The Apache RR 310 shares its power-plant with BMW’s G310R; a reverse-inclined, fuel-injected, 312cc single-cylinder motor that churns out a respectable 34PS of power at 9,700rpm and 2.78kgm of torque at 7,700rpm. The interesting part is that with the air-intakes positioned at the front, there’s a down-draft port in the cylinder head that optimizes air-volume in the combustion chamber with some assistance from gravity. The exhaust gases are then sent out of the bend-pipe that’s positioned to the rear of the engine — essentially what a reverse-inclined engine does. Although the crankshaft gets shell-bearing technology and a balancer shaft, there is a minor vibration from the engine at higher revs. At idle, the engine sounds like any single-cylinder should, there isn’t really anything special about the acoustics; it’s at higher revs that the engine churns out a more purposeful note.
But it’s the tractability of this motor out on the race-track that really gets you buzzing. The manner and quantum of power-delivery is a very linear one; which is great for the track. You’ve got enough juice to power out of corners even if you happen to be in a higher gear. Although, personally, I would have preferred a slightly punchier top-end.
The beauty of this motorcycle lies in how forgiving it is to ride on the track. The chassis, engine, tyres and brakes work in harmony to really allow you to search for its limit. And once you find that limit, all these elements make it quite easy to not allow things to go awry. Cornering stability is commendable; the inverted front forks and mono-shock at the rear offer great levels of feedback for a street-bike and allow you to always hold your intended line. Pliancy is something that will have to be discovered out on street-conditions.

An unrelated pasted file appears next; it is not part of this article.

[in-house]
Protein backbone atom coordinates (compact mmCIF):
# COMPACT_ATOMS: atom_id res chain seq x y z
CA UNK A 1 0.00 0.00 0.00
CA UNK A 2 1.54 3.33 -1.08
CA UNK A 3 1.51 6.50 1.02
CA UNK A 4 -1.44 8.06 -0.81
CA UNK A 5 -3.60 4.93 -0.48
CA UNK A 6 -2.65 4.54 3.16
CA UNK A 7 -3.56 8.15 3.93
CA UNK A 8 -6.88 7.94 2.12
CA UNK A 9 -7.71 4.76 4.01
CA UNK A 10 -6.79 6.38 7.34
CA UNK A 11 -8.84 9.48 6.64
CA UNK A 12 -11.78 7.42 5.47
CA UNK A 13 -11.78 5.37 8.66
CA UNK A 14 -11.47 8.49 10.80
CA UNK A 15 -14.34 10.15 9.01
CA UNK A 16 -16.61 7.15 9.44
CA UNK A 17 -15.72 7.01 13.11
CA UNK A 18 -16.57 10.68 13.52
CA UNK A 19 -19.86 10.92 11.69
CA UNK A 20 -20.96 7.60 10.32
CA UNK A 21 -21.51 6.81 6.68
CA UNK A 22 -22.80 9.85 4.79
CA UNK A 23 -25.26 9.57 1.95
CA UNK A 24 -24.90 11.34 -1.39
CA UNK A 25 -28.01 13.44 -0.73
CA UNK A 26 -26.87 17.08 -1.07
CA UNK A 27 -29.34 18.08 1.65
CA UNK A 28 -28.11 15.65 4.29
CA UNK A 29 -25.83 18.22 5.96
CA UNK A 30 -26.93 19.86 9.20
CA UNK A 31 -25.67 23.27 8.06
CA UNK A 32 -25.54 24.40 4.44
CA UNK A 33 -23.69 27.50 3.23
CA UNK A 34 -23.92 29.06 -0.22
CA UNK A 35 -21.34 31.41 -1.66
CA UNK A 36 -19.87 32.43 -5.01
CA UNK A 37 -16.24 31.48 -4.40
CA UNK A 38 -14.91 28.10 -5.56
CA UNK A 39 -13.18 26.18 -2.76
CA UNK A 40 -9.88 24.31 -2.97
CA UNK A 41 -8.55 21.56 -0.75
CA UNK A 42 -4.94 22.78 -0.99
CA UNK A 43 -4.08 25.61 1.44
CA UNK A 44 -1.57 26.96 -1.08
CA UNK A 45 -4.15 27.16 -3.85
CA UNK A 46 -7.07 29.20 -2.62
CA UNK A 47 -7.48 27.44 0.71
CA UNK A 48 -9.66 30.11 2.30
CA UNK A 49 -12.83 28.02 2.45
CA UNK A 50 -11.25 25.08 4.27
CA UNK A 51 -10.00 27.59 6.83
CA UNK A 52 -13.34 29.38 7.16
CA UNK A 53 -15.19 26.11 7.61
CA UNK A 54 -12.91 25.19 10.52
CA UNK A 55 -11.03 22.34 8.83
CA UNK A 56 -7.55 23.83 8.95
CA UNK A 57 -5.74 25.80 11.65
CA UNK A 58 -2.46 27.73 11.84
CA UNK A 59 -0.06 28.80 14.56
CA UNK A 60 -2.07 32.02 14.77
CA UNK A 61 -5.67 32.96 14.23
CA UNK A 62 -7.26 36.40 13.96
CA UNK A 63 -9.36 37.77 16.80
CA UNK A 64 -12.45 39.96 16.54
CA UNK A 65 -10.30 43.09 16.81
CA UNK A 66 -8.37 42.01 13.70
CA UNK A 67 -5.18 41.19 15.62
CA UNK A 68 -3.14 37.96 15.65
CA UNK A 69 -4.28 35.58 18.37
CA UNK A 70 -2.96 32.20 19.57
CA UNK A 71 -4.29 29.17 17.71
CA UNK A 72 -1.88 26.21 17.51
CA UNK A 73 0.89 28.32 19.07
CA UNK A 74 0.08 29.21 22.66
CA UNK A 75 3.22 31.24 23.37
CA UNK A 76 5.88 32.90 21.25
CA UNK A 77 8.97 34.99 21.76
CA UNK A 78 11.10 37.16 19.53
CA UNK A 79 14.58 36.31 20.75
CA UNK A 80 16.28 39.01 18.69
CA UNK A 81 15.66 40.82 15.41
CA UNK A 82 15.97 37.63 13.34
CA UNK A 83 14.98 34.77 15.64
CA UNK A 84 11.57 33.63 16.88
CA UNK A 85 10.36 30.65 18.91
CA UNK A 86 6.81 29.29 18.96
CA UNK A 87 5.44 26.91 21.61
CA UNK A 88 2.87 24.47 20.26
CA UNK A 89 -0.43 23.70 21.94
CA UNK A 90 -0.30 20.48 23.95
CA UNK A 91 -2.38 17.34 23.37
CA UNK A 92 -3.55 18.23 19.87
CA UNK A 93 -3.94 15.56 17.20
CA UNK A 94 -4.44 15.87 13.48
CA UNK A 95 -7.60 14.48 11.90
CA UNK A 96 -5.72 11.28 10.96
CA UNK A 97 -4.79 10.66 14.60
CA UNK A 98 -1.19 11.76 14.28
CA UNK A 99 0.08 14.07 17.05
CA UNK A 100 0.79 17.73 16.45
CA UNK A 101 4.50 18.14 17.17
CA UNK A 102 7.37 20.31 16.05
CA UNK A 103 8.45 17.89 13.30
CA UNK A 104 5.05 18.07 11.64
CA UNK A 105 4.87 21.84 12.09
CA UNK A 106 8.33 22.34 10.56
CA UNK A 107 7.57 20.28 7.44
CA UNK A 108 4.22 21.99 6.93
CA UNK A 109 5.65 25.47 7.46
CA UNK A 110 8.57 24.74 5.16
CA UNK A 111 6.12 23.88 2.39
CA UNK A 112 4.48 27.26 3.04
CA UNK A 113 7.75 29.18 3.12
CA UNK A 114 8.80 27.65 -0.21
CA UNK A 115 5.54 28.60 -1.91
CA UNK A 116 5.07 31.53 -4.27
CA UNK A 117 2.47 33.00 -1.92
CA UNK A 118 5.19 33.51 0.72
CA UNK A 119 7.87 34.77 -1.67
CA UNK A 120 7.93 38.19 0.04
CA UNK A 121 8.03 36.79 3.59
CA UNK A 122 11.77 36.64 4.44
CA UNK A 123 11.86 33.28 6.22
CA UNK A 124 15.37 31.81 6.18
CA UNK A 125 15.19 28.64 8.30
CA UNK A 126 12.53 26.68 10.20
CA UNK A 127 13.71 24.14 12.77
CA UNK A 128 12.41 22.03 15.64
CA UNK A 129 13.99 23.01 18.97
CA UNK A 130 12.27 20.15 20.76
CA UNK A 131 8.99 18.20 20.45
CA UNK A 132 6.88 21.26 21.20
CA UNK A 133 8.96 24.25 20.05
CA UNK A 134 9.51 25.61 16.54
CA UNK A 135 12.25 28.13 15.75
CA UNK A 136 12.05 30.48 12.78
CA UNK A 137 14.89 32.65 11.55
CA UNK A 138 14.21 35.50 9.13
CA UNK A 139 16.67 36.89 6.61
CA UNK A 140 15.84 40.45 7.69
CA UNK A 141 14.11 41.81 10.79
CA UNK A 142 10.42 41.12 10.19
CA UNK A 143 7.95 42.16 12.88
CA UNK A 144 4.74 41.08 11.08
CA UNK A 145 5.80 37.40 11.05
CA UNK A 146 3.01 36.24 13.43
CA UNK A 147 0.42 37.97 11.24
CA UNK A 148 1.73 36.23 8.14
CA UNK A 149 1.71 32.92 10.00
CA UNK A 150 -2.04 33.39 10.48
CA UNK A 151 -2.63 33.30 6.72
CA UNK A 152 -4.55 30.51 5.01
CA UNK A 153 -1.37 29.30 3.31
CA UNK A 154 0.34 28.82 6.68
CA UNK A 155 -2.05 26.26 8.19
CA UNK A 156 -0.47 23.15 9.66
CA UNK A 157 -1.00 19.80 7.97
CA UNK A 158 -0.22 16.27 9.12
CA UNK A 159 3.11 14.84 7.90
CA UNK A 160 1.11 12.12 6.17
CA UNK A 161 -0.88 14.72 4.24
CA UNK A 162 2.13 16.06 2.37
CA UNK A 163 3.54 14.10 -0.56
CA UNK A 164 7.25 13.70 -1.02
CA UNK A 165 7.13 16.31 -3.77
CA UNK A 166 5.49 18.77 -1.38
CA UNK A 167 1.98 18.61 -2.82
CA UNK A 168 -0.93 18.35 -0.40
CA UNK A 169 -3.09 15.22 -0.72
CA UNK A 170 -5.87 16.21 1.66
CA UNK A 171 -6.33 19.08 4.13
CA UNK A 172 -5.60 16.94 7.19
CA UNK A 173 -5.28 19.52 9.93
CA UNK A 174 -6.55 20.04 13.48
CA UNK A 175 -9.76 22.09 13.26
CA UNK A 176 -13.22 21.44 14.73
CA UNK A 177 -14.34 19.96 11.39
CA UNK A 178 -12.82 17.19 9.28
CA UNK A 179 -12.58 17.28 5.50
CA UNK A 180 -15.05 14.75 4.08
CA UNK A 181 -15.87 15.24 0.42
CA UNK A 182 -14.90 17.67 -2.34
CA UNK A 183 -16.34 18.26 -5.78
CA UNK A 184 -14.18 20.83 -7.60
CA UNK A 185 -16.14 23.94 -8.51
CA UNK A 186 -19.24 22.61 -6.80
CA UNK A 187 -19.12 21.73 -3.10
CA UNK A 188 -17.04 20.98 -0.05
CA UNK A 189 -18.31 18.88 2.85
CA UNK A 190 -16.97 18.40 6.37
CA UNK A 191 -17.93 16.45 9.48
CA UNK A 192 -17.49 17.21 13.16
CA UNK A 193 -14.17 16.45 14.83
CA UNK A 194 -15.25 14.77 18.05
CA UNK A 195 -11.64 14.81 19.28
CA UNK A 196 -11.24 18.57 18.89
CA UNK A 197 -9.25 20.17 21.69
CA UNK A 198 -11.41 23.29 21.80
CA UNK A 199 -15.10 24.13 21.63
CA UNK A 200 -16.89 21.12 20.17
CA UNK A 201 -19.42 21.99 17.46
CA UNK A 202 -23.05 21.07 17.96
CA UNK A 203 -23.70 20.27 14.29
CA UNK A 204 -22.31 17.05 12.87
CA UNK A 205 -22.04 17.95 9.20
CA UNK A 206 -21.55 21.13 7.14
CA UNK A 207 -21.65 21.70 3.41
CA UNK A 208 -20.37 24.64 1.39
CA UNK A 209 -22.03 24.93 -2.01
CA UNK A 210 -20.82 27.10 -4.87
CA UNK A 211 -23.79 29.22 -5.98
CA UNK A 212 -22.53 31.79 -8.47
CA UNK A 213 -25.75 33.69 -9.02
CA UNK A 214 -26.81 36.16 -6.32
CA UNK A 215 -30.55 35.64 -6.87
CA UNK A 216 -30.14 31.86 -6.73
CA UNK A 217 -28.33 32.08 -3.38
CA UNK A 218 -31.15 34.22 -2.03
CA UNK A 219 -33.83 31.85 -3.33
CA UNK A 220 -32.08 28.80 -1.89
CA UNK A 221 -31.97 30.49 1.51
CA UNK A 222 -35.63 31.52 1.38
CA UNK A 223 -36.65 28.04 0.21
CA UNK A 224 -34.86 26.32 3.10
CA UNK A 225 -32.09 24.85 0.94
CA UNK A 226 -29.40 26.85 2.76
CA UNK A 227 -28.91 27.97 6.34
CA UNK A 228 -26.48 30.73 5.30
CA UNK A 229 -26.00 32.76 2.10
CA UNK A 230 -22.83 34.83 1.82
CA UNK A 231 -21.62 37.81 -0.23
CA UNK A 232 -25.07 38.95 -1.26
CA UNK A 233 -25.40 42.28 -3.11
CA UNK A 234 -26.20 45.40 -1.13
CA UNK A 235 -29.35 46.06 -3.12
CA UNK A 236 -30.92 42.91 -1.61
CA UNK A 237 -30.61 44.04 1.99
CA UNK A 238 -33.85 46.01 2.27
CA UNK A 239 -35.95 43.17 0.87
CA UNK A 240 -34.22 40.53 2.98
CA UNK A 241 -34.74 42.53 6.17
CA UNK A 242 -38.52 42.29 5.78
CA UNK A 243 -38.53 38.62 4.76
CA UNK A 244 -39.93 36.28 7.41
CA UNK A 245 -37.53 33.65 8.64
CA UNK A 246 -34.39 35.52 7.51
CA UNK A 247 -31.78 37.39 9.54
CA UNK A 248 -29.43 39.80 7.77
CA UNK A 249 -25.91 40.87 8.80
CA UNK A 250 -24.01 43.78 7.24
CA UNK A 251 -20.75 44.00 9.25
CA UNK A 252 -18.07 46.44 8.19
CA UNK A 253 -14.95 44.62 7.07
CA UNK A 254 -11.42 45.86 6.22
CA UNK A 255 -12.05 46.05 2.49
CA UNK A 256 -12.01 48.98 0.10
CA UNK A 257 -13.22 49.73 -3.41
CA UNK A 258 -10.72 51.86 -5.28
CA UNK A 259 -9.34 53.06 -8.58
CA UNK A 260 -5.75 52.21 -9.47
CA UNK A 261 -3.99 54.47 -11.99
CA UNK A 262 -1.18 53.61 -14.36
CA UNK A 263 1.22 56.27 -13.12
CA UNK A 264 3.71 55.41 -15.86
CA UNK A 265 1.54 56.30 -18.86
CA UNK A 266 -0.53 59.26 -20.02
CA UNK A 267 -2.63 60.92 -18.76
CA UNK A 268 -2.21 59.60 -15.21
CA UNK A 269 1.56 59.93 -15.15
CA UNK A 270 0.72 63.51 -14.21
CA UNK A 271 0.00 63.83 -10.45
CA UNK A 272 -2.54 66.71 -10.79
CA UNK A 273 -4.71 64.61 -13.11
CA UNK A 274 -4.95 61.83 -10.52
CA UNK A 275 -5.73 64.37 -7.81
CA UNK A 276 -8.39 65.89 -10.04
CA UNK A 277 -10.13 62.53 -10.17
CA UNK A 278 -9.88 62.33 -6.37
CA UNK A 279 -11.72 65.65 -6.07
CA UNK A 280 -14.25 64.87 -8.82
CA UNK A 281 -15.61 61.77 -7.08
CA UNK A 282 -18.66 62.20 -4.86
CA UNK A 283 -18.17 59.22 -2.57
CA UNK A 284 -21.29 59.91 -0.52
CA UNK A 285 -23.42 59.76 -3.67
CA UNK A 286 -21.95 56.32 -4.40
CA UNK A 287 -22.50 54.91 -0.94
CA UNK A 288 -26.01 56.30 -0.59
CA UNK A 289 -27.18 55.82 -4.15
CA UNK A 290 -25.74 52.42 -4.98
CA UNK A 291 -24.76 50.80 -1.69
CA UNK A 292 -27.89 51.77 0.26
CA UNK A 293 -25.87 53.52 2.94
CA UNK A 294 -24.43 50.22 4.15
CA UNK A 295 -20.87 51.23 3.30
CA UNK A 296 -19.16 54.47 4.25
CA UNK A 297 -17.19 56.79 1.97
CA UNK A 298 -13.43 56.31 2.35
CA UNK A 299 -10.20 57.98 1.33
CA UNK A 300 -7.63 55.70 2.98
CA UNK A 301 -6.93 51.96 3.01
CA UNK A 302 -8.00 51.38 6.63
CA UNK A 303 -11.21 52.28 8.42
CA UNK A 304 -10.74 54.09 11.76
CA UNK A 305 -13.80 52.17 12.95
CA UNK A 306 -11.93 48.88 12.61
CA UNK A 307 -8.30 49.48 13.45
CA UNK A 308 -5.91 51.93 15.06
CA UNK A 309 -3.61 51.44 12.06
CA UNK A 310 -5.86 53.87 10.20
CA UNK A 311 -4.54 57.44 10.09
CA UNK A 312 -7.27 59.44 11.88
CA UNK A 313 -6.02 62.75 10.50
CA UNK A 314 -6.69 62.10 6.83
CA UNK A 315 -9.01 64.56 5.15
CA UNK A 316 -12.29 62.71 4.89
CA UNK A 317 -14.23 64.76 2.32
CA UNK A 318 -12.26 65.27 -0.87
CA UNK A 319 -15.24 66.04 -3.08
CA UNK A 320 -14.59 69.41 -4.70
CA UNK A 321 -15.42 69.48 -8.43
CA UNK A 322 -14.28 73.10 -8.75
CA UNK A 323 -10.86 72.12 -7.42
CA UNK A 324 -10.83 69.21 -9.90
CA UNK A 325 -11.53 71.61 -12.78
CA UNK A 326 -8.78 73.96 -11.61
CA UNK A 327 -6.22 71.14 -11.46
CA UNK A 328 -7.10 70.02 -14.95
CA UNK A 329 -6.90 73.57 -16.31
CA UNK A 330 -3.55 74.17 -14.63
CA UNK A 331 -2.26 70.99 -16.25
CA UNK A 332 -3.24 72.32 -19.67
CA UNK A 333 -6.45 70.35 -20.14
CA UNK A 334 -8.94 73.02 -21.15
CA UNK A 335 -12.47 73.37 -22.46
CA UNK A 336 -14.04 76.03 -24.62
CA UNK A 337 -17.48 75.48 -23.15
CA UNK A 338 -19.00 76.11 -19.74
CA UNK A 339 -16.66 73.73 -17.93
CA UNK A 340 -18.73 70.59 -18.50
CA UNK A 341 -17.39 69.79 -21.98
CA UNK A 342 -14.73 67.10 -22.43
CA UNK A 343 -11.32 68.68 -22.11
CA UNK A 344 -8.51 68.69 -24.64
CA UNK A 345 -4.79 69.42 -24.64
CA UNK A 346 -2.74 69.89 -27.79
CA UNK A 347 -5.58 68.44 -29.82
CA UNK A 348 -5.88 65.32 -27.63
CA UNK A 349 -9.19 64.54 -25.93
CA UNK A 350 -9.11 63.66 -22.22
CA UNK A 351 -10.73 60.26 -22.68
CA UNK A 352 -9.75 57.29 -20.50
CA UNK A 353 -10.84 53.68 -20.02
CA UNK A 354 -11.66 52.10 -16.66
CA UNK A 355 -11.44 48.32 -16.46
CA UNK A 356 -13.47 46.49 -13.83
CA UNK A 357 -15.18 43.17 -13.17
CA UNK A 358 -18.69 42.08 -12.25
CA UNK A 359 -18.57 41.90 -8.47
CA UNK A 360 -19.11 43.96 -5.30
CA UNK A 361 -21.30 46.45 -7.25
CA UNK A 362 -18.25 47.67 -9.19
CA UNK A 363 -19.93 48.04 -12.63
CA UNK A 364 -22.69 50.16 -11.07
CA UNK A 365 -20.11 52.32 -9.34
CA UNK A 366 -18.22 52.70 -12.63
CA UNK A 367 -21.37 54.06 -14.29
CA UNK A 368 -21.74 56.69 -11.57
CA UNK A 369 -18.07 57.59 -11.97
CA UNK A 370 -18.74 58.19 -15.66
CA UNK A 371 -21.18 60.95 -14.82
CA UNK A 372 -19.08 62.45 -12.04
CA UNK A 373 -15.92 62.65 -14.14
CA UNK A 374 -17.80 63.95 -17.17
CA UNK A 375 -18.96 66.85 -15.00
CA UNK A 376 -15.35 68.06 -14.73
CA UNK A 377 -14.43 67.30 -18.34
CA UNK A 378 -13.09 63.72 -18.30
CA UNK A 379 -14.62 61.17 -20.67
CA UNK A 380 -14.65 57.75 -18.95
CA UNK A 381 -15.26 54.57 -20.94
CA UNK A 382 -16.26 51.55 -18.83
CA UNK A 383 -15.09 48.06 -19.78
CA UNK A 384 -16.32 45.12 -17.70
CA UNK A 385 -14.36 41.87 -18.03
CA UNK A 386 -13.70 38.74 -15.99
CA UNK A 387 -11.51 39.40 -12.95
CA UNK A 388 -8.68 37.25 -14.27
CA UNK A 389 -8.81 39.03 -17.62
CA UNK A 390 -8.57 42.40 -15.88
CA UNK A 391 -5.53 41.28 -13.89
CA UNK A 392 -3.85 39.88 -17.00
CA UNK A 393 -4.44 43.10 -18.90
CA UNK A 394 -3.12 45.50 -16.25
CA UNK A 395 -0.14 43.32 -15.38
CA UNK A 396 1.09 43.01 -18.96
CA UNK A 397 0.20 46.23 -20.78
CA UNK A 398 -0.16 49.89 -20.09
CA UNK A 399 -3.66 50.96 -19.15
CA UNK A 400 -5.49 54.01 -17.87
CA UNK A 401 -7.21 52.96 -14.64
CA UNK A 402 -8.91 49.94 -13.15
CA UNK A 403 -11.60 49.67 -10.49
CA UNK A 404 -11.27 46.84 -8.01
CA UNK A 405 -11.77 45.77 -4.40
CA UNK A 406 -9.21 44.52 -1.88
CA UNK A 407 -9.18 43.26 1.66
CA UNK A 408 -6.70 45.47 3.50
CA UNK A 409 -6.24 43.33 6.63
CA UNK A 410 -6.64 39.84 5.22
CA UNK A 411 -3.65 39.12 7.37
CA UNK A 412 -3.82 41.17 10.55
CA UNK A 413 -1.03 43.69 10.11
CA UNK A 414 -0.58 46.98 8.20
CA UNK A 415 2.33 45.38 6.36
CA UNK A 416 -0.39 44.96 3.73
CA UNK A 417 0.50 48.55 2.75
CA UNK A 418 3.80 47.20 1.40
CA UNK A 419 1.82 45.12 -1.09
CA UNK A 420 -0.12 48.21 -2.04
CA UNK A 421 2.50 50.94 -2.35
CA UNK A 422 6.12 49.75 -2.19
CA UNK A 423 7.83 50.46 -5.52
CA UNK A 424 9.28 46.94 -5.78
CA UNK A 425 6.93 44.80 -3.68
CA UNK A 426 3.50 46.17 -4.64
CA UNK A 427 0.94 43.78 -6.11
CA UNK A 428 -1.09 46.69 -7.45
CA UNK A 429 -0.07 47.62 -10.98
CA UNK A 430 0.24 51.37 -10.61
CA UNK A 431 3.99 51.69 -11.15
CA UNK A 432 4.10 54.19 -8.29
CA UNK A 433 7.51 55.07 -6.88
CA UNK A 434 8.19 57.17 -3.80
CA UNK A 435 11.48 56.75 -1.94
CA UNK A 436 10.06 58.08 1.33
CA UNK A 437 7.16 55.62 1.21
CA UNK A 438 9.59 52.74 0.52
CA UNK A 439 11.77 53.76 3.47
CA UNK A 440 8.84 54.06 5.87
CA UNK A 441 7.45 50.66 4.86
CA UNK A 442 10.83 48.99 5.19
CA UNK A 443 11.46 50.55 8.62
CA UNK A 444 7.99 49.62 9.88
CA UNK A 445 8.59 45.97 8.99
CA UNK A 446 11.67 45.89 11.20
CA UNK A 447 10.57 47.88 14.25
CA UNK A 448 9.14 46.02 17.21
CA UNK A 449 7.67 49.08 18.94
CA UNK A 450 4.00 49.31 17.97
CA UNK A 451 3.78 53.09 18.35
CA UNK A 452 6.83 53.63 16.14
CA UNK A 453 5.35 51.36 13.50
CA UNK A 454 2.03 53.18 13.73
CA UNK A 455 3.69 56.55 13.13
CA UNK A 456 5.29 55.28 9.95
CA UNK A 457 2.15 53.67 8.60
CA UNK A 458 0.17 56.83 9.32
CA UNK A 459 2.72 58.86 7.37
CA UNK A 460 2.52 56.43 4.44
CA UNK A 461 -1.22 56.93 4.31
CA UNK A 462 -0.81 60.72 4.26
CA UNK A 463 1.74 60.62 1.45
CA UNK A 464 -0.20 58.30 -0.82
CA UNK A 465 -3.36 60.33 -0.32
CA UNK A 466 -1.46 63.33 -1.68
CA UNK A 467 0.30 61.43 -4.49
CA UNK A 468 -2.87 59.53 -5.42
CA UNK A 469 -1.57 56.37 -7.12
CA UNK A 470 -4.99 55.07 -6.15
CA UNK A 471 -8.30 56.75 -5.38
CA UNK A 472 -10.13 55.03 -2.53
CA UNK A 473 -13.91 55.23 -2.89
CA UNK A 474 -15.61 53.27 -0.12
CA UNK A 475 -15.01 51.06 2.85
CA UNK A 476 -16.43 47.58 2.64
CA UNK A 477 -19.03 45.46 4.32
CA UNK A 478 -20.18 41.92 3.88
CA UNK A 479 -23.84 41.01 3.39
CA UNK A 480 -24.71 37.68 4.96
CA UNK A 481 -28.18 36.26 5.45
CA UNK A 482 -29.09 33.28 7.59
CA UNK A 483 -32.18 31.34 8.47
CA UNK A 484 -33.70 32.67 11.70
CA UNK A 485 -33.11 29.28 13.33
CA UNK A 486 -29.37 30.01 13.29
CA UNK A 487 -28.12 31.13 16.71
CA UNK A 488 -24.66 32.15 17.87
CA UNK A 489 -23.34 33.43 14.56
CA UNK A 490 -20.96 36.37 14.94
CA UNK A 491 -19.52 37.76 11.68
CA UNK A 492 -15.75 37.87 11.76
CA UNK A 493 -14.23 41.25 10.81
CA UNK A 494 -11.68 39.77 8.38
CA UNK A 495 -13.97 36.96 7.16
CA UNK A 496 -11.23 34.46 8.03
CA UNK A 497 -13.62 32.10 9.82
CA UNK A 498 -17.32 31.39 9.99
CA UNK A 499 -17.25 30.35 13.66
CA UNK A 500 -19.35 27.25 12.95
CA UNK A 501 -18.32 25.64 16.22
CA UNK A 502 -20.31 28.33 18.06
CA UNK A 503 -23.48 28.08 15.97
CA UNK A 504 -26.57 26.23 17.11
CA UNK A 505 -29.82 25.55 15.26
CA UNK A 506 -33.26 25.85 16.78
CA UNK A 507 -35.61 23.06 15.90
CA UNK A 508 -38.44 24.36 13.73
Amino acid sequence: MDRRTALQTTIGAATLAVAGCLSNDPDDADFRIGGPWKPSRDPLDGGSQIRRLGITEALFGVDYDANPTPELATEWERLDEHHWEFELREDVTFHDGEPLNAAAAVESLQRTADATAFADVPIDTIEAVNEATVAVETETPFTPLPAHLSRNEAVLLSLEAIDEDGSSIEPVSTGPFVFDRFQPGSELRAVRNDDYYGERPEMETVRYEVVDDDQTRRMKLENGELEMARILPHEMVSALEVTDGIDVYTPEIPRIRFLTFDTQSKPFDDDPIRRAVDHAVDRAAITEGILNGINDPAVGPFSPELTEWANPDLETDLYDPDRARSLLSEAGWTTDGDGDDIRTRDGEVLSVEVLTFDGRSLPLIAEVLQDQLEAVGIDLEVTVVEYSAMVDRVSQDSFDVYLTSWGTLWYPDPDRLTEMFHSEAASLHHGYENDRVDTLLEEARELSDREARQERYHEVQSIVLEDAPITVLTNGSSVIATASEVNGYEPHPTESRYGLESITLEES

Braking power is excellent out on the track; although the initial bite is decent, the progression in the lever really rakes in the speed. While I was initially braking from the 100m marker for corner entry, I soon discovered that the bike was stopping too soon and had to eventually brake closer to the 50m marker for a proper corner entry speed. But as the laps went on, it must be said that the brake’s stopping force does tend to fade a bit after prolonged hard usage. Grip from the Michelin Pilot Street tyres remained constant, consistent and sufficient.
Overall, the wait for the Apache RR 310 has been well worth it. From design to engineering, this is a well-thought out, wholesome machine that TVS has clearly put a lot of effort into. For Rs. 2.05 lakh, ex-showroom, TVS doesn’t seem to have cut any corners. Inputs from current motorcycle racers and TVS’s decades of racing experience, are present in subtle and unsubtle manners all over this motorcycle. Although we’ve only ridden it on the track for now, the Apache RR 310 shows a whole lot promise for being a versatile street motorcycle too. You can be sure we’ll all be jumping for the keys once the bike reaches the Motoring World office for road testing.
You can have a look at more photos of the TVS Apache RR 310 in our gallery here.